# v2 - Adding a duplicate entry randomly into a list in haskell using random monad

I wrote this trying to set up a Haskell testcase. The aim is to take a list and add a single duplicate from any place in the list to anywhere else in the list. I'm trying to learn to use the Random Monad properly so the main aims should be clear, simple, idiomatic and pure code. However any recommendations for improvement are appreciated.

The code here has most of the improvements suggested by @Petr in the review of the previous version, however

1. I'm still using lists rather than sequences because the code I plan to test uses lists
2. I still have an infinite list function because I want to be able to use it easily from IO code where the number of strings to be generated isn't known in advance. I believe that since the Random Monad uses incremental state based on the State Monad, it should be okay to generate infinite lists with it.

-- DataListDuplicator.hs by Michael De La Rue 2014
-- licensed to StackExchange codereview under cc by-sa 3.0
-- may be used under AGPLv3

module DataListDuplicator where

import Control.Monad.Random

infiniteDuplicateLists :: (MonadRandom m) => [a] -> m [[a]]
infiniteDuplicateLists = mapM addRandomDuplicate . repeat

addRandomDuplicate :: MonadRandom m => [a] -> m [a]
addRandomDuplicate genlist = do
frompos <- getRandomR (0 ,llen - 1)
topos   <- getRandomR (0 ,llen)
let  newlist = listEntryDuplicate frompos topos genlist
return newlist
where
llen = length genlist

listEntryDuplicate from to list =
start ++ [repeat] ++ end
where
repeat = list !! from
(start, end) = splitAt to list


Here's a little program which drives that:

-- duplicate-to-list-randmonad.hs by Michael De La Rue 2014
-- licensed to StackExchange codereview under cc by-sa 3.0
-- may also be used under AGPLv3
-- N.B. Trivial copying of code fragments does not normally require any license.

import Data.List
import Control.Monad.Random
import DataListDuplicator

main :: IO ()
main = do
putStrLn $"list comparison " ++ prettyList list g <- getStdGen let shuffled = evalRand (infiniteDuplicateLists list) g putStrLn$ "lists after \n" ++ intercalate "\n" ( map prettyList (take 5 shuffled))
where
list = ["a","b","c"]

prettyList :: (Show a) => [a] -> String
prettyList list = " [ " ++ intercalate "," (map show list) ++ " ] "


## 1 Answer

I'd again advise against using monadic computations that produce lazy infinite lists. For most monads (including State) this does not work. For MonadRandom it works only very special cases, when the infinite list is the last randomized computation (if you add another randomized computation after the infinite list, it will diverge).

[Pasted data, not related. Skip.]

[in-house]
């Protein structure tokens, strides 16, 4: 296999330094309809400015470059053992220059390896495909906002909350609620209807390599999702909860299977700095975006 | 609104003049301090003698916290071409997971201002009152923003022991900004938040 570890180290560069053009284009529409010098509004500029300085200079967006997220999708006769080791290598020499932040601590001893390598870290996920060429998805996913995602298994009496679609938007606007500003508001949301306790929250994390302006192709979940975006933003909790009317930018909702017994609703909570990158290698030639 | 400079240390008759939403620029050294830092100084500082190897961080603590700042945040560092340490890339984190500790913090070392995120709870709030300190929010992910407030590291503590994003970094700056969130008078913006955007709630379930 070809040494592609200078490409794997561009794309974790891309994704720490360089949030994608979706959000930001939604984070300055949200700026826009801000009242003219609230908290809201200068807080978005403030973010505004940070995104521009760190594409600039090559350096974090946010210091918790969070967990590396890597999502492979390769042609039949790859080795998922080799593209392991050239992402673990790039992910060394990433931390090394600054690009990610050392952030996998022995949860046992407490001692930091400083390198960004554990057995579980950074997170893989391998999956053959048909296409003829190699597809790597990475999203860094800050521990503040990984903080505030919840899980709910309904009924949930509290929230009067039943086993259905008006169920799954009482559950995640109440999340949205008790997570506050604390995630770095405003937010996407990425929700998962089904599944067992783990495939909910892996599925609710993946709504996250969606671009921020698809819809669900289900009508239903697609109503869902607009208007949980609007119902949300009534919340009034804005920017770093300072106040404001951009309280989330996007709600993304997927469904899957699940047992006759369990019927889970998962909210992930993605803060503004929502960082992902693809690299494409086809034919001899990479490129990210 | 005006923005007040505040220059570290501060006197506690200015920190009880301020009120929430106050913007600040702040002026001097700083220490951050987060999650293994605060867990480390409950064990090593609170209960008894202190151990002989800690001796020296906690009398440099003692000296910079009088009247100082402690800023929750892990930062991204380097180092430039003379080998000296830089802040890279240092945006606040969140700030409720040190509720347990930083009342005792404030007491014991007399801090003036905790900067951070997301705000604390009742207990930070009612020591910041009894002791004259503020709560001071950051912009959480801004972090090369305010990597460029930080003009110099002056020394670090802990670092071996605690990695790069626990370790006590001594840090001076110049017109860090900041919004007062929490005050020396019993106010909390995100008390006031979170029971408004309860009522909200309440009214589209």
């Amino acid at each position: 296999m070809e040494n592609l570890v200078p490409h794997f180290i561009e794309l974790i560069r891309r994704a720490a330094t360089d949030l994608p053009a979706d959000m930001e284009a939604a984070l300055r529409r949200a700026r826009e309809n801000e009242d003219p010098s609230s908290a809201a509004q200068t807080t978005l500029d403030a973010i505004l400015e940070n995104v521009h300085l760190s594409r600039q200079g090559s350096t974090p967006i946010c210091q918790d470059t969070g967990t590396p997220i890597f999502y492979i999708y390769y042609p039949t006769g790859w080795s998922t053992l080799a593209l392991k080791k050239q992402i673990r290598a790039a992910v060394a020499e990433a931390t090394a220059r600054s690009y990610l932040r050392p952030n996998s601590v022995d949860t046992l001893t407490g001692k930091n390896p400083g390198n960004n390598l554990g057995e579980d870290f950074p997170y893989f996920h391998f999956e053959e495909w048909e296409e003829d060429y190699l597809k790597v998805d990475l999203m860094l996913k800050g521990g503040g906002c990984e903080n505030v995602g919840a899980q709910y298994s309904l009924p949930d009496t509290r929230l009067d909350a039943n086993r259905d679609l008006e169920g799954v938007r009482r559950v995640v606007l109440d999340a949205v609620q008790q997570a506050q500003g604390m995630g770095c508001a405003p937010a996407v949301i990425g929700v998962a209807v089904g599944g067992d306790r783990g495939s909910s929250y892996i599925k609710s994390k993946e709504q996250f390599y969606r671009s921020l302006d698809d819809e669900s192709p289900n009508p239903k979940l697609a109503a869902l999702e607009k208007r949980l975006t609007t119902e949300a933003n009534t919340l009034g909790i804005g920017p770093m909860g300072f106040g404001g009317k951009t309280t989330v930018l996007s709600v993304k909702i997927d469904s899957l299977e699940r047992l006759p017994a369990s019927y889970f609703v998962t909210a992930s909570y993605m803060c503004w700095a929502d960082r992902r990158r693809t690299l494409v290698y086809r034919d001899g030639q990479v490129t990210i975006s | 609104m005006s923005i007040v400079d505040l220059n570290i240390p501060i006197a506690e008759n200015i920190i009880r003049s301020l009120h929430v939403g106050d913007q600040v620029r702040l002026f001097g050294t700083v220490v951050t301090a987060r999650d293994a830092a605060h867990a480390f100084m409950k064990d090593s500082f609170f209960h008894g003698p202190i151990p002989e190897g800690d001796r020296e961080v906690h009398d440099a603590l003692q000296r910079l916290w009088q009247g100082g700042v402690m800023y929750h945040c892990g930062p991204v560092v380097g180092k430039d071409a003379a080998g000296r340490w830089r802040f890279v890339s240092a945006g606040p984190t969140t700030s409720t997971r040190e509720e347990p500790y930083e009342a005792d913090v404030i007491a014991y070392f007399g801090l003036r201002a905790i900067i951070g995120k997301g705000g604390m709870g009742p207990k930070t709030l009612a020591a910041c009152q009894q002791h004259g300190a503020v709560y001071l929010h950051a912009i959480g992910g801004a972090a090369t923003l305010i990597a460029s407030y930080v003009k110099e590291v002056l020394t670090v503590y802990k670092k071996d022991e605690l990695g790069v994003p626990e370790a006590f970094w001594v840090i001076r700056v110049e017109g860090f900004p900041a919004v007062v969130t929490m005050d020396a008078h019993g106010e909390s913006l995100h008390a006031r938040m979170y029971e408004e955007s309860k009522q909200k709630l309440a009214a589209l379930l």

I can think of two possible solutions:

1. Find a way to properly formalize this idea of infinite randomized lists and get support from the library authors (or send patches yourself). Since this is for me an interesting problem as well, I started a discussion on this topic.

2. Use conduits or a similar pipe-like library (such as pipes). This way, you can separate the producer of your values, which can be infinite, and a consumer, that takes only as many values as it needs. The library then "switches" between them: each time a consumer requests input, the producer is asked to provide a new value and is suspended again. In your case this could be used as follows:

import qualified Data.Conduit as C
import qualified Data.Conduit.List as C
import Data.List
import Control.Monad
import Control.Monad.Trans
import Control.Monad.Random

-- ...

-- Produces an infinite source of randomized lists.
duplicateListsSource :: (MonadRandom m) => [a] -> C.Source m [a]
duplicateListsSource xs =
forever $lift (addRandomDuplicate xs) >>= C.yield main :: IO () main = do putStrLn$ "list comparison " ++ prettyList list
g <- getStdGen
shuffled <- evalRandT (duplicateListsSource list C. C.take 5) g
putStrLn \$ "lists after \n"
++ intercalate "\n" (map prettyList shuffled)
where
count = 5
list = ["a","b","c"]

• Thanks again for the comment. I started to think about the problem more and read your Haskell-cafe post and understand what you are trying to warn me against. I'm going to study the internals of haskell randomness a bit more before I try to make an intelligent comment. This may take some time. – Michael Jun 1 '14 at 17:04